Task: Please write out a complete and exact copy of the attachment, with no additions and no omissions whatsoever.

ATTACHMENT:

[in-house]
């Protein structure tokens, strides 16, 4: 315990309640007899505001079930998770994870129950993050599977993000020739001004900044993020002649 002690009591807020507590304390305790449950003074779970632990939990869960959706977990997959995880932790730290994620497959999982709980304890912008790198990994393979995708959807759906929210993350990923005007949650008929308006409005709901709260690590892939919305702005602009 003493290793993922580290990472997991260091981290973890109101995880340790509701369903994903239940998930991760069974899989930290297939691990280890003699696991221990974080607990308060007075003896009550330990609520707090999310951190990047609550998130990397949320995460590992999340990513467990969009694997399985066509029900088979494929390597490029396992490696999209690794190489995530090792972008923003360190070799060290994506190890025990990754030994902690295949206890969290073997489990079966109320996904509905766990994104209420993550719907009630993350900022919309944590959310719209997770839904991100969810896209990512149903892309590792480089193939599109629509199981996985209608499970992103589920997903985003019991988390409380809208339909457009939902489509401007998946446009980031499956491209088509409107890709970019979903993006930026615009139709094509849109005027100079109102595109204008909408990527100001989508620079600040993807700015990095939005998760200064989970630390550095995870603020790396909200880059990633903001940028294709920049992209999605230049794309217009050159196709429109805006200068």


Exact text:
[in-house]
């Protein structure tokens, strides 16, 4: 315990309640007899505001079930998770994870129950993050599977993000020739001004900044993020002649 002690009591807020507590304390305790449950003074779970632990939990869960959706977990997959995880932790730290994620497959999982709980304890912008790198990994393979995708959807759906929210993350990923005007949650008929308006409005709901709260690590892939919305702005602009 003493290793993922580290990472997991260091981290973890109101995880340790509701369903994903239940998930991760069974899989930290297939691990280890003699696991221990974080607990308060007075003896009550330990609520707090999310951190990047609550998130990397949320995460590992999340990513467990969009694997399985066509029900088979494929390597490029396992490696999209690794190489995530090792972008923003360190070799060290994506190890025990990754030994902690295949206890969290073997489990079966109320996904509905766990994104209420993550719907009630993350900022919309944590959310719209997770839904991100969810896209990512149903892309590792480089193939599109629509199981996985209608499970992103589920997903985003019991988390409380809208339909457009939902489509401007998946446009980031499956491209088509409107890709970019979903993006930026615009139709094509849109005027100079109102595109204008909408990527100001989508620079600040993807700015990095939005998760200064989970630390550095995870603020790396909200880059990633903001940028294709920049992209999605230049794309217009050159196709429109805006200068």